MANILA, Philippines – Ballot-counting machines tallied votes more accurately in 2013, an independent committee announced Friday, June 28, as it released the results of its random manual audit (RMA) of the May 13 elections.
The RMA showed a 99.975% accuracy rate for precinct count optical scan (PCOS) machines, the RMA committee said. In 2010, the first automated elections, PCOS machines registered 99.6% accuracy in the RMA.
The PCOS machines, however, still failed to meet the mandated accuracy rate. The law requires a 99.995% accuracy rate for the PCOS.
“The elections of 2013 must, at least, be categorized as successful. This is one of the portions that validate the success of the 2013 elections," Comelec chair Sixto Brillantes Jr said in a press conference.
The RMA committee audited votes for senator, congressman, and mayor, and came up with the following PCOS accuracy rates:
The RMA committee, which is chaired by former Ambassador Henrietta “Tita” de Villa, audited 234 precincts to check the accuracy of PCOS machines. For this, the committee chose one precinct per legislative district.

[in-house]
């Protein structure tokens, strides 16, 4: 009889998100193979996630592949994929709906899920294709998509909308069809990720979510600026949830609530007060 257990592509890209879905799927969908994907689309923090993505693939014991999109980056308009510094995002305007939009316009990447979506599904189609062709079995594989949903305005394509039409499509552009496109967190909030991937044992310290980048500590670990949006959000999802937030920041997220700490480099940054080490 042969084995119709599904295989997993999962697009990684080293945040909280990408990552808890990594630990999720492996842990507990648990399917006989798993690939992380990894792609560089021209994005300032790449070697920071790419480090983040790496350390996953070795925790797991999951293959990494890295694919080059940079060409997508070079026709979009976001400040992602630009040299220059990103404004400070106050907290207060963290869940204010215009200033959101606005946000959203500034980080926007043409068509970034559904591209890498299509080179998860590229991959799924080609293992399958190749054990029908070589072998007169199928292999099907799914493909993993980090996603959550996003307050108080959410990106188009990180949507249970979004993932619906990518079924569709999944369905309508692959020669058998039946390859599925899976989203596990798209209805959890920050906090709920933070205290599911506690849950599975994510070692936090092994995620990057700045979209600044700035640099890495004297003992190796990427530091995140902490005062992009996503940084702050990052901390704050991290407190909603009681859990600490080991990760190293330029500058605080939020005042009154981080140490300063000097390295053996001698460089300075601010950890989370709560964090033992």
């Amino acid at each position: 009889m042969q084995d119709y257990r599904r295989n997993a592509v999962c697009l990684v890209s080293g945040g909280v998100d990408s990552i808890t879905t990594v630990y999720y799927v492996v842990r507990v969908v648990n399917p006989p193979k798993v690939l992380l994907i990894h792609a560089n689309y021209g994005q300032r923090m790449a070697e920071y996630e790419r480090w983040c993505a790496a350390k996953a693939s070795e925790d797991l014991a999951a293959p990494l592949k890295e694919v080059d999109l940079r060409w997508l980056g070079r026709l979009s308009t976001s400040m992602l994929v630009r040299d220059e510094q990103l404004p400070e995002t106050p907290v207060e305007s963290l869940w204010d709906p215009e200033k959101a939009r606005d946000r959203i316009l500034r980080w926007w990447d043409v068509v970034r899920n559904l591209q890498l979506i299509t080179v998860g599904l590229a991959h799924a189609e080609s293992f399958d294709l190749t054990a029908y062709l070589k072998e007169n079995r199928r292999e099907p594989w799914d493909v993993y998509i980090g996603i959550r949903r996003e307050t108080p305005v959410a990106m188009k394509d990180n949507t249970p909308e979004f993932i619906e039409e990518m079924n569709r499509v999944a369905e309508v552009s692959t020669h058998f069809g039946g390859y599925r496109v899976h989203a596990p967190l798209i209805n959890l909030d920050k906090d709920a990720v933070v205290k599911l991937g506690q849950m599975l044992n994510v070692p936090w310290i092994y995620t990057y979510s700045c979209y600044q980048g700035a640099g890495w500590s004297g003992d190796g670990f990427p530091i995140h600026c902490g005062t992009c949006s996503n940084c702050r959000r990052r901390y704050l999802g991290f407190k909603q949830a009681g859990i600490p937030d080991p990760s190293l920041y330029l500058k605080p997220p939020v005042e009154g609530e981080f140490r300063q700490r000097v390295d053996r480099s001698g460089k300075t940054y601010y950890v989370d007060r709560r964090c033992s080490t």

Required by the Automated Election Law, the RMA is done by manually counting the votes and comparing these with the PCOS tally.
The Comelec allows a certain number of discrepancies to still call the PCOS count accurate. Comelec Resolution No. 9595, which covers the RMA, allows a margin of 10 votes per candidate per position “in the event of discrepancy.” – Rappler.com
Paterno R. Esmaquel II, news editor of Rappler, specializes in covering religion and foreign affairs. He obtained his MA Journalism degree from Ateneo and later finished MSc Asian Studies (Religions in Plural Societies) at RSIS, Singapore. For story ideas or feedback, email him at email@example.com.